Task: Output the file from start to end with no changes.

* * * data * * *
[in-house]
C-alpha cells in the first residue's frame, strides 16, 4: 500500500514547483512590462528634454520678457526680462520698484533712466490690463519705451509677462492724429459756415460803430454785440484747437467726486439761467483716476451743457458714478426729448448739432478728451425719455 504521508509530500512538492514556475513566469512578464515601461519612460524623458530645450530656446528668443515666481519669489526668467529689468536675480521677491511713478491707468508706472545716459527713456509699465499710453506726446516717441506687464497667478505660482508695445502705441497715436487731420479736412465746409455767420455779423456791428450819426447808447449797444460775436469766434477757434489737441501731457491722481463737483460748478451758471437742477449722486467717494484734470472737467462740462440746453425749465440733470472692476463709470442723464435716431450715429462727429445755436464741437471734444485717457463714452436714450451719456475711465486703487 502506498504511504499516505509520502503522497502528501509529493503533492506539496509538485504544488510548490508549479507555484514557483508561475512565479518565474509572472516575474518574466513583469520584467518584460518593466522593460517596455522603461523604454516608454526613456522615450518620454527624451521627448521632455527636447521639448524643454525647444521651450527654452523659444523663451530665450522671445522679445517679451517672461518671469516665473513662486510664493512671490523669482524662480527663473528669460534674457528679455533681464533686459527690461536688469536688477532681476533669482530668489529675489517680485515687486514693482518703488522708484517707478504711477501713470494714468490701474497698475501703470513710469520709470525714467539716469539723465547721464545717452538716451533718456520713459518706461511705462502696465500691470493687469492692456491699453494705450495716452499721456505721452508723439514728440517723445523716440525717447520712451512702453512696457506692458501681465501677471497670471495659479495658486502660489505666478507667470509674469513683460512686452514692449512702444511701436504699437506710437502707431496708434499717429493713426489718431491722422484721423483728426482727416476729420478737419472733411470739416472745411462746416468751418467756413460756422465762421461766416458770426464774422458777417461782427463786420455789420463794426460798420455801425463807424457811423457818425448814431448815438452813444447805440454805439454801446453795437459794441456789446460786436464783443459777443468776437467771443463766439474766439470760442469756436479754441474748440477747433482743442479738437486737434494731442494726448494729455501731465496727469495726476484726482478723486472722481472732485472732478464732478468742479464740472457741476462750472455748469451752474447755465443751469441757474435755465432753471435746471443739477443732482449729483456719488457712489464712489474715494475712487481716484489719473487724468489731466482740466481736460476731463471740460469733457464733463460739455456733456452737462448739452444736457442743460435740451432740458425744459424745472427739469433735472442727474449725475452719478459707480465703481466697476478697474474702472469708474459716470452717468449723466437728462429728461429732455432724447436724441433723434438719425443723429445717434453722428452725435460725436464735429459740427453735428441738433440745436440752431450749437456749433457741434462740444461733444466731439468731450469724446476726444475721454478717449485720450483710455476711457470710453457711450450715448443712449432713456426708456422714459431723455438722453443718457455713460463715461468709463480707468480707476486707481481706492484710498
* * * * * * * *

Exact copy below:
[in-house]
C-alpha cells in the first residue's frame, strides 16, 4: 500500500514547483512590462528634454520678457526680462520698484533712466490690463519705451509677462492724429459756415460803430454785440484747437467726486439761467483716476451743457458714478426729448448739432478728451425719455 504521508509530500512538492514556475513566469512578464515601461519612460524623458530645450530656446528668443515666481519669489526668467529689468536675480521677491511713478491707468508706472545716459527713456509699465499710453506726446516717441506687464497667478505660482508695445502705441497715436487731420479736412465746409455767420455779423456791428450819426447808447449797444460775436469766434477757434489737441501731457491722481463737483460748478451758471437742477449722486467717494484734470472737467462740462440746453425749465440733470472692476463709470442723464435716431450715429462727429445755436464741437471734444485717457463714452436714450451719456475711465486703487 502506498504511504499516505509520502503522497502528501509529493503533492506539496509538485504544488510548490508549479507555484514557483508561475512565479518565474509572472516575474518574466513583469520584467518584460518593466522593460517596455522603461523604454516608454526613456522615450518620454527624451521627448521632455527636447521639448524643454525647444521651450527654452523659444523663451530665450522671445522679445517679451517672461518671469516665473513662486510664493512671490523669482524662480527663473528669460534674457528679455533681464533686459527690461536688469536688477532681476533669482530668489529675489517680485515687486514693482518703488522708484517707478504711477501713470494714468490701474497698475501703470513710469520709470525714467539716469539723465547721464545717452538716451533718456520713459518706461511705462502696465500691470493687469492692456491699453494705450495716452499721456505721452508723439514728440517723445523716440525717447520712451512702453512696457506692458501681465501677471497670471495659479495658486502660489505666478507667470509674469513683460512686452514692449512702444511701436504699437506710437502707431496708434499717429493713426489718431491722422484721423483728426482727416476729420478737419472733411470739416472745411462746416468751418467756413460756422465762421461766416458770426464774422458777417461782427463786420455789420463794426460798420455801425463807424457811423457818425448814431448815438452813444447805440454805439454801446453795437459794441456789446460786436464783443459777443468776437467771443463766439474766439470760442469756436479754441474748440477747433482743442479738437486737434494731442494726448494729455501731465496727469495726476484726482478723486472722481472732485472732478464732478468742479464740472457741476462750472455748469451752474447755465443751469441757474435755465432753471435746471443739477443732482449729483456719488457712489464712489474715494475712487481716484489719473487724468489731466482740466481736460476731463471740460469733457464733463460739455456733456452737462448739452444736457442743460435740451432740458425744459424745472427739469433735472442727474449725475452719478459707480465703481466697476478697474474702472469708474459716470452717468449723466437728462429728461429732455432724447436724441433723434438719425443723429445717434453722428452725435460725436464735429459740427453735428441738433440745436440752431450749437456749433457741434462740444461733444466731439468731450469724446476726444475721454478717449485720450483710455476711457470710453457711450450715448443712449432713456426708456422714459431723455438722453443718457455713460463715461468709463480707468480707476486707481481706492484710498